The World Bank said on Thursday it had approved a total of $2.1 billion, about 756 billion naira in concessionary loans to fund projects in Nigeria aimed at improving access to electricity and promoting governance.

The projects approved by the International Development Association (IDA), the bank’s low-interest arm, are expected to support Nigeria’s economic growth plan.

Growth rates in Nigeria have bounced back since the third quarter of 2016, when a recession bottomed out. But the growth returned largely due to higher oil prices, which Nigeria relies on for much of its revenue.

But has slowed again in the first quarter of 2018, as the non-oil sector struggled.

The government expects growth to rise to a pre-recession level of 7% by 2020. At the moment, it is barely above 2%.

The World Bank said more than half of the loans would be used to fund power and climate change projects and boost fiscal transparency. It also approved a $7 million, about 2.5 billion naira grant for nutrition.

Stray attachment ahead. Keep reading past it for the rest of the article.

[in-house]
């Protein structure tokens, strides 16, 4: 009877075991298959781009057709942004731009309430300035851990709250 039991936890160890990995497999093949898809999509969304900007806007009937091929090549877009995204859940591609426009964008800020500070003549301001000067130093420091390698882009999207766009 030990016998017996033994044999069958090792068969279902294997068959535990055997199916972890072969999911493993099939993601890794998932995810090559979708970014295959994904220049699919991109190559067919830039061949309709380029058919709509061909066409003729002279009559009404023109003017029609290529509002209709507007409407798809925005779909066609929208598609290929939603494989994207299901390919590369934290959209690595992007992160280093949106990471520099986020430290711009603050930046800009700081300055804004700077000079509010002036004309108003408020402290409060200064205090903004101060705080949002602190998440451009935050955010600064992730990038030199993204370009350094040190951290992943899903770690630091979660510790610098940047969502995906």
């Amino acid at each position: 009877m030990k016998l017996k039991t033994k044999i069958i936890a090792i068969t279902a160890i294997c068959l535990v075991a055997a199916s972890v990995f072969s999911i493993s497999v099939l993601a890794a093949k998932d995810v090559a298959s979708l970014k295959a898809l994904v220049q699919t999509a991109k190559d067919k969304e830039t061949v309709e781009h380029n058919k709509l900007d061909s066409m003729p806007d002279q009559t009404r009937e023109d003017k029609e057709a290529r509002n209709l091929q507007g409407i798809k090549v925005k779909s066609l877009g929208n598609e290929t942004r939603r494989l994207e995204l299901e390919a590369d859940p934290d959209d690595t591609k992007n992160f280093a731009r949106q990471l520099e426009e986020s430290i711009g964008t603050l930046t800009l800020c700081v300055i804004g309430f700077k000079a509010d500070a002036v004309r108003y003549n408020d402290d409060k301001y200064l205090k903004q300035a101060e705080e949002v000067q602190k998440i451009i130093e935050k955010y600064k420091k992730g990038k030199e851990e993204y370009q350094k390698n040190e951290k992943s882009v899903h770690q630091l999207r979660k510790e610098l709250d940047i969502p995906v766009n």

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Nigeria privatised most of its power sector in 2013 but retained control of its dilapidated monopoly transmission grid, often blamed for slowing growth.

Recall that the Debt Management Office, DMO on Wednesday announced that the government intends to raise $2.8 billion, about 1 trillion naira of debt from overseas to help part-finance the 2018 budget.

The DMO also said it could tap capital markets or concessionary loans from the World Bank after the 2018 budget had been approved.

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